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I came across a blog post from dating site OKCupid that explains how they match users. The post has a line saying that the system was patent pending.

What does this mean?

The system works basically by asking you a bunch of questions, and for each question you answer how you want the other person to answer and rate how important it is to you that they answer accordingly. It calculates the total possible score the other person can get assuming they answered each question how you wanted them to answer it, by adding the importance rating you assigned to each question. Every time the other person answers how you wanted they get points based on how important you rated the question. Finally it finds the percent of the total possible points that the other person actually earned.

They then match your percent with the other person's percent by multiplying them and finding the square root (geometric mean)

To recap the system:

  1. Assign a numerical value to each question based on how important it is to you that the other person answers it how you want. Add these numbers to get a total.
  2. Find the percent of the total desired points that the other person actually got based on their answers
  3. Find the geometric mean of your percent and the other person's percent

How is this patentable when it's just math?

What part of this system is proprietary and can't be copied? Suppose I wanted to create a dating app that matches people. Can I not ask the people a bunch of questions, assign numbers to them, then use geometric mean to see how close two people's numbers are? I could not find the actual patent.

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The link explained their system but did not contain the claims of a patent application so it is hard to evaluate the possibility if patenting. A quick search didn’t turn up any granted patent or published application in the U.S. that is assigned to Okqupid as of May 2022.

Many methods use math as part of a patented process. You can’t patent a mathematical formula like the volume of a sphere but using math in a specific way to reach some practical end is often patentable although it is a shifting area of patent law now.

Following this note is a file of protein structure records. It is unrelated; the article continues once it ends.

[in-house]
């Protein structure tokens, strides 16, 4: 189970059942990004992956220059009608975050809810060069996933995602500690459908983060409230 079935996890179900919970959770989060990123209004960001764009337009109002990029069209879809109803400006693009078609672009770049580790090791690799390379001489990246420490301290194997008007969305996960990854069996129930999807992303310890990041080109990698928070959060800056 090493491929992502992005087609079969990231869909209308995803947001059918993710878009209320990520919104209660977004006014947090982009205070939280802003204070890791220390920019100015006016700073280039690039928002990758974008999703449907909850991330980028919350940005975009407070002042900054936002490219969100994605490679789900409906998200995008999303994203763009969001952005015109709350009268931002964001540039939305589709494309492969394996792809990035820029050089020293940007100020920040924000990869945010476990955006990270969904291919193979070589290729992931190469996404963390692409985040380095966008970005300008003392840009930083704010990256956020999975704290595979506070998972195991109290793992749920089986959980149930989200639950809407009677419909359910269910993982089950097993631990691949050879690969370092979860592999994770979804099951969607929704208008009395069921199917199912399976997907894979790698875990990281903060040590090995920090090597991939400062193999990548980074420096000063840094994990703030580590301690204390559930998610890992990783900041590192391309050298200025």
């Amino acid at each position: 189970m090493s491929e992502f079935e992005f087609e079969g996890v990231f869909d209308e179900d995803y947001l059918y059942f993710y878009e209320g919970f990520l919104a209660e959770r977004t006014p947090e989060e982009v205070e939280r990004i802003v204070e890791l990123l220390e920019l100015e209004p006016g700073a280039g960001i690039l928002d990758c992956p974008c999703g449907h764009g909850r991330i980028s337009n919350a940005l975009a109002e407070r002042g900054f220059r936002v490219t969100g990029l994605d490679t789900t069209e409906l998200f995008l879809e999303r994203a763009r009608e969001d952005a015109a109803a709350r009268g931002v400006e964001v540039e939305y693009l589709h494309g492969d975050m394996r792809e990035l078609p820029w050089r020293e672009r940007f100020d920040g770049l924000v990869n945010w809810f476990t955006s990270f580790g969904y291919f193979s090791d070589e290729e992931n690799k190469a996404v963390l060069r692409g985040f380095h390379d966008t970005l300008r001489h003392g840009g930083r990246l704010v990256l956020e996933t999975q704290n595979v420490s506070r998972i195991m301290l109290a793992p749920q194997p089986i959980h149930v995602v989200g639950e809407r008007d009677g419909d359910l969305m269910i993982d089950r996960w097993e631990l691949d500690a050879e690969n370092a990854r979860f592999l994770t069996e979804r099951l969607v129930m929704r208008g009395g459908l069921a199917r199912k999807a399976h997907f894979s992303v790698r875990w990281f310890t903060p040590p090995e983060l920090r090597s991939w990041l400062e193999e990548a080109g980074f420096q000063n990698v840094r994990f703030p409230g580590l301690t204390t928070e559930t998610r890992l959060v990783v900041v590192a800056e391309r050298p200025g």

In this same domain eHarmony has multiple patents including - https://patents.google.com/patent/US10146882B1 and https://patents.google.com/patent/US9785703B1/

Match.com has https://patents.google.com/patent/US8051013B2 and https://patents.google.com/patent/US8566327B2

Matching people is a rich area with many different methods with varying attributes and successfulness.

Also there are patents on avoiding scam profiles, managing privacy etc. that these companies and others have been granted.

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  • Good answer, but there is no guarantee an application is assigned to okcupid.
    – Eric S
    May 15 at 13:40
  • True - my point was that my comment did not depend on knowing any specific claim language.
    – George White
    May 15 at 15:07
  • Thank you. I wonder if this method never got patented. I'm still having a hard time understanding what is off limits about applying this method to another matchmaking service May 15 at 18:32
  • There are probably at least dozens of patents in this area that you would want to study if you were thinking about building a product. When and if OkQupid gest a patent you would need to study the allowed claims to see the delineation of what it covers and doesn't cover. Reading patent claims in context to figure this out is not a trivial exercise.
    – George White
    May 16 at 20:40
  • So I think I may have found the patent and the status is "abandoned." I found out OkCupid used to be owned by Rainbow Humor Inc. Searched that and this came up: patents.google.com/patent/US20060106667A1/… but it's abandoned May 17 at 5:17

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